According to Juliatto et al. (2011), an integrated management plan is part of the improvement of environmental performance in public administration, involving several public sectors that, in their activities, are important economic agents, because they are consumers of goods and services in their several activities, generating environmental impacts. The authors explain that integrated waste management involves different public bodies and civil society, taking into account geographical, demographic, climatic, cultural, economic and social characteristics of generation and type of waste, which are the main sources of generation and destination given to this waste. The plan aims at raising the population's quality of life and comprises normative, operational, financial and planning actions that are widely interlinked, in addition to being engaged in (Martins et al., 2017).

It is at this point that the waste management in Belém presents flaws, since, in spite of the actions directed to the selective collection, to the support of the collectors of recyclable materials, to the urban cleaning, and to the collection of the waste, there is still no management plan that integrates all the environmental, social and economic problems related to the generation of waste. An important point addressed in integrated management, defined by PNRS, article 19 (Brazil, 2010), and PEGIRS of Pará, is the investment in training, inclusion and social insertion of recyclable material collectors, as well as the practice of selective collection.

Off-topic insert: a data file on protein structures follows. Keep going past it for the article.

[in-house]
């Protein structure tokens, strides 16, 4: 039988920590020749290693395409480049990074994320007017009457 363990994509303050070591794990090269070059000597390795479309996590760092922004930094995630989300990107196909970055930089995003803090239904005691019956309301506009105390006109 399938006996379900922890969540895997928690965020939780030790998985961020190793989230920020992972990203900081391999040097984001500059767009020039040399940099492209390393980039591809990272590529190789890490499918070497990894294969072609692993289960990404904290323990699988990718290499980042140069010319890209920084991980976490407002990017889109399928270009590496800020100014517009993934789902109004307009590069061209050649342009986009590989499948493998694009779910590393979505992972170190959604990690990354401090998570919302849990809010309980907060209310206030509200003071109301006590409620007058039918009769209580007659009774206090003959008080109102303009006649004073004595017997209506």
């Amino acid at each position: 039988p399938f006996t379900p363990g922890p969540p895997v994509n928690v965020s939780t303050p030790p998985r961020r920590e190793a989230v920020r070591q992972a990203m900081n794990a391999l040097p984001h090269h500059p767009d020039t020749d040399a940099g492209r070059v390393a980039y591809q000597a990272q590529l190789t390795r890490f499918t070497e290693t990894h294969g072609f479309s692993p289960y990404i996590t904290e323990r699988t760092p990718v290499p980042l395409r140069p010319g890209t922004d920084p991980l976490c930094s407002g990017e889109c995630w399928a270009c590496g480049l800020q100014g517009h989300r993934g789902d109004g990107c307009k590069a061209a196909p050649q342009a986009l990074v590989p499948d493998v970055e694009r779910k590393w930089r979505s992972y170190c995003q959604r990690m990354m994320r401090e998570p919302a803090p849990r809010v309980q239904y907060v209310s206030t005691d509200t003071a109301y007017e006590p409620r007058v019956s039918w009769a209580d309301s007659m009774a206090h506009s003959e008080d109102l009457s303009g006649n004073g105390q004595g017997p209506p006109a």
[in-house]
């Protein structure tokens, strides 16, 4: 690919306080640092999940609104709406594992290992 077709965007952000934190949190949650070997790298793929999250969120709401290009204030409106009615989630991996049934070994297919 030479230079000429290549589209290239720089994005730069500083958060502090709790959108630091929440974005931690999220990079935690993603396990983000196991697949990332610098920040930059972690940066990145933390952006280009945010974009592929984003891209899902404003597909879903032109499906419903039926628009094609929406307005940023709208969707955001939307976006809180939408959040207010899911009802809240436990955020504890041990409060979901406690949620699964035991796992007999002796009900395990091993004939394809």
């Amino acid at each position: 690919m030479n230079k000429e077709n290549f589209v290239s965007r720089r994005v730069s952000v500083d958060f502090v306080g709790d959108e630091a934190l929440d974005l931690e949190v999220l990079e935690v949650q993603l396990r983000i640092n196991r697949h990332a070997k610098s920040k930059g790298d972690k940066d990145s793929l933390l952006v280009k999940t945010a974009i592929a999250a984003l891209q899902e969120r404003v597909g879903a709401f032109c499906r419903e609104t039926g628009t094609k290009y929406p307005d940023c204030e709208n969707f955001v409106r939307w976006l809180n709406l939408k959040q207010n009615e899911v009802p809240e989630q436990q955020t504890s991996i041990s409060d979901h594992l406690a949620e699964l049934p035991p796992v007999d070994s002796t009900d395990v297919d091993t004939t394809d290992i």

Informal waste pickers must be included in the process and, to this end, the focus must be on separating the source of waste to make selective collection feasible, which is part of the shared responsibility guideline and environmental education programs that can be implemented (Machado, 2012; Martins et al., 2017; Neves, 2013). Thus, these properly segregated materials would be sent to the sorting/support centers.

According to the Ministry of the Environment (Brazil, [S.d.]), selective collection is the differentiated collection of materials that were previously separated according to their constitution or composition. In other words, waste with similar characteristics is selected by the generator (which can be the citizen, a company or another institution) and made available for collection separately.

The selective collection allows for greater preservation of natural resources, already exhausted, in addition to reducing the growing costs of obtaining raw materials, and may even save on energy production, since materials such as paper would be reused. In addition, it can reduce the increasing costs of maintaining the landfill, because with the increasing amount of waste it will reach its operating capacity. In addition, as many recyclable materials require a period of time to decompose, this space occupied by them could be filled by other organic waste or any other non-recyclable materials, increasing the life of the landfill.

It also contributes to reducing pollution and improving public health: as more material is recycled, less is dumped into the environment. Furthermore, it can generate income for those who need it, as is the case of the solid waste collectors established in Belém and RMB (Brazil, [S.d.]; Neves, 2013).